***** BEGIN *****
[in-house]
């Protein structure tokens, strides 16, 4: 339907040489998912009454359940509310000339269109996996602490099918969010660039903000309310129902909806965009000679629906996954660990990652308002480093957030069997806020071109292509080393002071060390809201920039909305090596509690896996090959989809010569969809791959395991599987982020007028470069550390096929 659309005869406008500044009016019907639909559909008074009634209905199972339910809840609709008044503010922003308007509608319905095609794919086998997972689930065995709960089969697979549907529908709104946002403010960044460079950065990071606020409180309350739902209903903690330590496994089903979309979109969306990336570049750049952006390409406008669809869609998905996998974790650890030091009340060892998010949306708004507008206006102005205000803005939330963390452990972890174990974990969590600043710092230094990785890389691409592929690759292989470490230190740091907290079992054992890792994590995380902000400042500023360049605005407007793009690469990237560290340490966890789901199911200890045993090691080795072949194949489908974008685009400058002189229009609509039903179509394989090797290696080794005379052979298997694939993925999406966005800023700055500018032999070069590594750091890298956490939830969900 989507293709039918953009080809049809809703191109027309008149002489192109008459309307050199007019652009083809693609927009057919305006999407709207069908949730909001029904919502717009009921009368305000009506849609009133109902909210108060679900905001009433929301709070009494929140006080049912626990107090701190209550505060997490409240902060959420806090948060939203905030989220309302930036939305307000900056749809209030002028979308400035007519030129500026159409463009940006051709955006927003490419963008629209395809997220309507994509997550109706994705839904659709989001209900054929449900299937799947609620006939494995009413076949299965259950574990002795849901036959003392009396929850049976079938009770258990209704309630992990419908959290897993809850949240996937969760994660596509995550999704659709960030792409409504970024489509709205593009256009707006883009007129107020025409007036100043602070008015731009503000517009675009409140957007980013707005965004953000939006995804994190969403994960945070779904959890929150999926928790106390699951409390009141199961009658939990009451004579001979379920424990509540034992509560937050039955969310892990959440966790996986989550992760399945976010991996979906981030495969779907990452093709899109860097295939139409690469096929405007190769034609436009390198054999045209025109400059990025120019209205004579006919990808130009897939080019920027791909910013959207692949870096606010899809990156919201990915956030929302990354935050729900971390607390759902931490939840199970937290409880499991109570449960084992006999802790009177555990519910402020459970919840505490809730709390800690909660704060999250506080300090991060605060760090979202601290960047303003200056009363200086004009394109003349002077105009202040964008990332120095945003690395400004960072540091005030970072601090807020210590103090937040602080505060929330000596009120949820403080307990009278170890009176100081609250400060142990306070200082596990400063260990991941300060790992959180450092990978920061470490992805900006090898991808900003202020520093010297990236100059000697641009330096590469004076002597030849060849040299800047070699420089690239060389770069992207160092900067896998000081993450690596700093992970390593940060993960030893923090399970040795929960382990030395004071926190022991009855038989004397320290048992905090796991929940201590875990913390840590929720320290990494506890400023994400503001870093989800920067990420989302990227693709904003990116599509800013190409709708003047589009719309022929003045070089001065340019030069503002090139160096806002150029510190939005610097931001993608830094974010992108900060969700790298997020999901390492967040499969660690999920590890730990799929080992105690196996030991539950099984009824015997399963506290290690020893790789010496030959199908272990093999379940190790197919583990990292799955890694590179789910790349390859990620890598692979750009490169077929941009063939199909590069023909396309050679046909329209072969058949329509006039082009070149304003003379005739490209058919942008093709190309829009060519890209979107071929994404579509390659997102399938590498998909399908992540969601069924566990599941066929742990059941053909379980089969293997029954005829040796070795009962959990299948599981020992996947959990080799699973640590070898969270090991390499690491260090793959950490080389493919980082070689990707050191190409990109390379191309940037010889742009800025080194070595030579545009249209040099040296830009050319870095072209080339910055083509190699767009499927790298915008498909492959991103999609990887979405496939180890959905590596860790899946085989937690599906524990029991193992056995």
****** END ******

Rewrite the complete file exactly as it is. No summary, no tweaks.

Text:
[in-house]
């Protein structure tokens, strides 16, 4: 339907040489998912009454359940509310000339269109996996602490099918969010660039903000309310129902909806965009000679629906996954660990990652308002480093957030069997806020071109292509080393002071060390809201920039909305090596509690896996090959989809010569969809791959395991599987982020007028470069550390096929 659309005869406008500044009016019907639909559909008074009634209905199972339910809840609709008044503010922003308007509608319905095609794919086998997972689930065995709960089969697979549907529908709104946002403010960044460079950065990071606020409180309350739902209903903690330590496994089903979309979109969306990336570049750049952006390409406008669809869609998905996998974790650890030091009340060892998010949306708004507008206006102005205000803005939330963390452990972890174990974990969590600043710092230094990785890389691409592929690759292989470490230190740091907290079992054992890792994590995380902000400042500023360049605005407007793009690469990237560290340490966890789901199911200890045993090691080795072949194949489908974008685009400058002189229009609509039903179509394989090797290696080794005379052979298997694939993925999406966005800023700055500018032999070069590594750091890298956490939830969900 989507293709039918953009080809049809809703191109027309008149002489192109008459309307050199007019652009083809693609927009057919305006999407709207069908949730909001029904919502717009009921009368305000009506849609009133109902909210108060679900905001009433929301709070009494929140006080049912626990107090701190209550505060997490409240902060959420806090948060939203905030989220309302930036939305307000900056749809209030002028979308400035007519030129500026159409463009940006051709955006927003490419963008629209395809997220309507994509997550109706994705839904659709989001209900054929449900299937799947609620006939494995009413076949299965259950574990002795849901036959003392009396929850049976079938009770258990209704309630992990419908959290897993809850949240996937969760994660596509995550999704659709960030792409409504970024489509709205593009256009707006883009007129107020025409007036100043602070008015731009503000517009675009409140957007980013707005965004953000939006995804994190969403994960945070779904959890929150999926928790106390699951409390009141199961009658939990009451004579001979379920424990509540034992509560937050039955969310892990959440966790996986989550992760399945976010991996979906981030495969779907990452093709899109860097295939139409690469096929405007190769034609436009390198054999045209025109400059990025120019209205004579006919990808130009897939080019920027791909910013959207692949870096606010899809990156919201990915956030929302990354935050729900971390607390759902931490939840199970937290409880499991109570449960084992006999802790009177555990519910402020459970919840505490809730709390800690909660704060999250506080300090991060605060760090979202601290960047303003200056009363200086004009394109003349002077105009202040964008990332120095945003690395400004960072540091005030970072601090807020210590103090937040602080505060929330000596009120949820403080307990009278170890009176100081609250400060142990306070200082596990400063260990991941300060790992959180450092990978920061470490992805900006090898991808900003202020520093010297990236100059000697641009330096590469004076002597030849060849040299800047070699420089690239060389770069992207160092900067896998000081993450690596700093992970390593940060993960030893923090399970040795929960382990030395004071926190022991009855038989004397320290048992905090796991929940201590875990913390840590929720320290990494506890400023994400503001870093989800920067990420989302990227693709904003990116599509800013190409709708003047589009719309022929003045070089001065340019030069503002090139160096806002150029510190939005610097931001993608830094974010992108900060969700790298997020999901390492967040499969660690999920590890730990799929080992105690196996030991539950099984009824015997399963506290290690020893790789010496030959199908272990093999379940190790197919583990990292799955890694590179789910790349390859990620890598692979750009490169077929941009063939199909590069023909396309050679046909329209072969058949329509006039082009070149304003003379005739490209058919942008093709190309829009060519890209979107071929994404579509390659997102399938590498998909399908992540969601069924566990599941066929742990059941053909379980089969293997029954005829040796070795009962959990299948599981020992996947959990080799699973640590070898969270090991390499690491260090793959950490080389493919980082070689990707050191190409990109390379191309940037010889742009800025080194070595030579545009249209040099040296830009050319870095072209080339910055083509190699767009499927790298915008498909492959991103999609990887979405496939180890959905590596860790899946085989937690599906524990029991193992056995």